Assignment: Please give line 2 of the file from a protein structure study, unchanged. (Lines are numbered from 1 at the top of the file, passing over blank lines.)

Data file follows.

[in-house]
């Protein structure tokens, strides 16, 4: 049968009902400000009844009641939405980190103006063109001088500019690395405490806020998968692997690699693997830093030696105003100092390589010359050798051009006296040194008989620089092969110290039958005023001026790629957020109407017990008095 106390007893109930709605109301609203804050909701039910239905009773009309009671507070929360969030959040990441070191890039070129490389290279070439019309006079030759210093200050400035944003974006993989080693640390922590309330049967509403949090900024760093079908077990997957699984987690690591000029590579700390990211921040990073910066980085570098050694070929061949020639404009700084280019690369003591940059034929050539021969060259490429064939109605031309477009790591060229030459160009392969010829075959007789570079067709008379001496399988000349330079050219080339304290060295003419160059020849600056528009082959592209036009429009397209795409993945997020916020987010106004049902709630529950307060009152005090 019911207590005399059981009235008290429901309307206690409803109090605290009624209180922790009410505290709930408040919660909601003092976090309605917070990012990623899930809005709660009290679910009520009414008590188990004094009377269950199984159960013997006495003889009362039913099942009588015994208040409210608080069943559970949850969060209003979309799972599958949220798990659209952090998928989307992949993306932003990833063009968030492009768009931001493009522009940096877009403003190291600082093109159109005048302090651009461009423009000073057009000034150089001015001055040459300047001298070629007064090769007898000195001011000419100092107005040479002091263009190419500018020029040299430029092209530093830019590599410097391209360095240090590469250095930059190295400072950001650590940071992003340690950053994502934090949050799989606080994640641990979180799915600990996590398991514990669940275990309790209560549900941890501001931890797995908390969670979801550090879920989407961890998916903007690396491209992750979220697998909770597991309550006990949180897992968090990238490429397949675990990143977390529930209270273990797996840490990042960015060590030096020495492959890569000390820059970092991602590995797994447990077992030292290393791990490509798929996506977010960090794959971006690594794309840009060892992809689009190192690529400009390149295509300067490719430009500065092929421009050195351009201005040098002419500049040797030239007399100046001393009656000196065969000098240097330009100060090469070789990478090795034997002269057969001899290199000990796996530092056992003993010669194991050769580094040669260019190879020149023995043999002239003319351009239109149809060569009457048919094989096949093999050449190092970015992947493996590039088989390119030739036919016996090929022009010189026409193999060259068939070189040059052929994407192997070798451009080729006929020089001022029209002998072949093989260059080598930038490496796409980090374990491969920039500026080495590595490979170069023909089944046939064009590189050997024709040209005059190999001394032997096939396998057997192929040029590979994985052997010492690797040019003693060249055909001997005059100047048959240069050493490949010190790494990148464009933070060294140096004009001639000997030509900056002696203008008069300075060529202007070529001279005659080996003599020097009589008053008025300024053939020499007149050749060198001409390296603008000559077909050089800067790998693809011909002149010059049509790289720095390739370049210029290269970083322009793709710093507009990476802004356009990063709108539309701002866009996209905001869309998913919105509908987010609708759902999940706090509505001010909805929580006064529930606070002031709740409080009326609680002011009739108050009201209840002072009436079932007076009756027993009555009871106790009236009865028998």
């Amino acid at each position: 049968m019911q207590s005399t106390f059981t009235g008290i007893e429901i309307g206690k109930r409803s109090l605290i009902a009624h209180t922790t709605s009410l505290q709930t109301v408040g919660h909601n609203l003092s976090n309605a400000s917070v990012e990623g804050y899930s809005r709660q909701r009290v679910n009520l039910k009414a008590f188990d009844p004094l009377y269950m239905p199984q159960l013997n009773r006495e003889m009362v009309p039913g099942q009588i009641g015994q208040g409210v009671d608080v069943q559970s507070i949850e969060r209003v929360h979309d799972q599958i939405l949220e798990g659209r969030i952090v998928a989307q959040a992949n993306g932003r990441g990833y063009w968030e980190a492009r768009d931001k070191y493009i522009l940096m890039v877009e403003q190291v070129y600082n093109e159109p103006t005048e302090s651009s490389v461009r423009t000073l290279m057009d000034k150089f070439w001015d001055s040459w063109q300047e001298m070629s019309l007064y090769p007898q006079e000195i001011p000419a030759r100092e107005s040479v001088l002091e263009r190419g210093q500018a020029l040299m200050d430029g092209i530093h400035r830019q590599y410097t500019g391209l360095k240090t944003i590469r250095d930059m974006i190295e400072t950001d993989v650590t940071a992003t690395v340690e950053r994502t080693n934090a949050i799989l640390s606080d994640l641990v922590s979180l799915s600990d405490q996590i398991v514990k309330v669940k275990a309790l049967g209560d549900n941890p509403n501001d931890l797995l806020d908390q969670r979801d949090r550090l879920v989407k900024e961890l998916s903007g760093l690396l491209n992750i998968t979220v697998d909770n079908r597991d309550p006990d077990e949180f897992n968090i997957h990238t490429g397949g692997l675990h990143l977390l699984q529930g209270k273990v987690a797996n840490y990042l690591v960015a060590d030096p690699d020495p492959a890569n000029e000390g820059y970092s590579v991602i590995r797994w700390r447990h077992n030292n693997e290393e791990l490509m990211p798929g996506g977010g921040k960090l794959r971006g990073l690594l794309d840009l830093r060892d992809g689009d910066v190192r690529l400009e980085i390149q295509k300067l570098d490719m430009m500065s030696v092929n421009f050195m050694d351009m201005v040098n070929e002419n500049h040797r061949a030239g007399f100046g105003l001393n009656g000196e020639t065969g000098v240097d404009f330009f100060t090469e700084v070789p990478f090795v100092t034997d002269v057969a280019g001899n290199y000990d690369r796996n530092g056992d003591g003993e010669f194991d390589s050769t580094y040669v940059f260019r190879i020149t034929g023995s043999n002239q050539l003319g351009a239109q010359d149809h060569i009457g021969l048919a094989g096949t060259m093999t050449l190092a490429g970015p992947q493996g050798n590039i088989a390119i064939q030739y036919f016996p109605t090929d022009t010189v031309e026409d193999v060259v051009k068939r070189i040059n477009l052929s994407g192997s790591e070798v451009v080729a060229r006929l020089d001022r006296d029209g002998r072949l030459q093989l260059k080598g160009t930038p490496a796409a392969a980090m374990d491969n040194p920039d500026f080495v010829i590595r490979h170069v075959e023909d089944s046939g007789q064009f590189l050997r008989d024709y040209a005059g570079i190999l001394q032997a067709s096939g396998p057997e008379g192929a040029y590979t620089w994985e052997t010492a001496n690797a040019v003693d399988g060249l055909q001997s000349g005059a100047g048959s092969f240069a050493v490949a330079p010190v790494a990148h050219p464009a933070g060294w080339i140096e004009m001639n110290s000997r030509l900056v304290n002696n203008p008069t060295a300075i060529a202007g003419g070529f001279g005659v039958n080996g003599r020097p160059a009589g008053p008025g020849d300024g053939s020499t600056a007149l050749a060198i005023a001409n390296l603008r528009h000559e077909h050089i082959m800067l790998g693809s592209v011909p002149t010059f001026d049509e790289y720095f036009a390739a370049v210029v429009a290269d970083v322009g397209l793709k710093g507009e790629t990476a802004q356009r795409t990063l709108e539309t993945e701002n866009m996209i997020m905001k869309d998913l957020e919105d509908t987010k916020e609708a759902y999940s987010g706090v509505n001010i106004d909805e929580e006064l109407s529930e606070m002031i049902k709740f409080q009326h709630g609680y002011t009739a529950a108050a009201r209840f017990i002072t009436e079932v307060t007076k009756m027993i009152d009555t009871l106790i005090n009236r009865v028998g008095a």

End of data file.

């Protein structure tokens, strides 16, 4: 049968009902400000009844009641939405980190103006063109001088500019690395405490806020998968692997690699693997830093030696105003100092390589010359050798051009006296040194008989620089092969110290039958005023001026790629957020109407017990008095 106390007893109930709605109301609203804050909701039910239905009773009309009671507070929360969030959040990441070191890039070129490389290279070439019309006079030759210093200050400035944003974006993989080693640390922590309330049967509403949090900024760093079908077990997957699984987690690591000029590579700390990211921040990073910066980085570098050694070929061949020639404009700084280019690369003591940059034929050539021969060259490429064939109605031309477009790591060229030459160009392969010829075959007789570079067709008379001496399988000349330079050219080339304290060295003419160059020849600056528009082959592209036009429009397209795409993945997020916020987010106004049902709630529950307060009152005090 019911207590005399059981009235008290429901309307206690409803109090605290009624209180922790009410505290709930408040919660909601003092976090309605917070990012990623899930809005709660009290679910009520009414008590188990004094009377269950199984159960013997006495003889009362039913099942009588015994208040409210608080069943559970949850969060209003979309799972599958949220798990659209952090998928989307992949993306932003990833063009968030492009768009931001493009522009940096877009403003190291600082093109159109005048302090651009461009423009000073057009000034150089001015001055040459300047001298070629007064090769007898000195001011000419100092107005040479002091263009190419500018020029040299430029092209530093830019590599410097391209360095240090590469250095930059190295400072950001650590940071992003340690950053994502934090949050799989606080994640641990979180799915600990996590398991514990669940275990309790209560549900941890501001931890797995908390969670979801550090879920989407961890998916903007690396491209992750979220697998909770597991309550006990949180897992968090990238490429397949675990990143977390529930209270273990797996840490990042960015060590030096020495492959890569000390820059970092991602590995797994447990077992030292290393791990490509798929996506977010960090794959971006690594794309840009060892992809689009190192690529400009390149295509300067490719430009500065092929421009050195351009201005040098002419500049040797030239007399100046001393009656000196065969000098240097330009100060090469070789990478090795034997002269057969001899290199000990796996530092056992003993010669194991050769580094040669260019190879020149023995043999002239003319351009239109149809060569009457048919094989096949093999050449190092970015992947493996590039088989390119030739036919016996090929022009010189026409193999060259068939070189040059052929994407192997070798451009080729006929020089001022029209002998072949093989260059080598930038490496796409980090374990491969920039500026080495590595490979170069023909089944046939064009590189050997024709040209005059190999001394032997096939396998057997192929040029590979994985052997010492690797040019003693060249055909001997005059100047048959240069050493490949010190790494990148464009933070060294140096004009001639000997030509900056002696203008008069300075060529202007070529001279005659080996003599020097009589008053008025300024053939020499007149050749060198001409390296603008000559077909050089800067790998693809011909002149010059049509790289720095390739370049210029290269970083322009793709710093507009990476802004356009990063709108539309701002866009996209905001869309998913919105509908987010609708759902999940706090509505001010909805929580006064529930606070002031709740409080009326609680002011009739108050009201209840002072009436079932007076009756027993009555009871106790009236009865028998």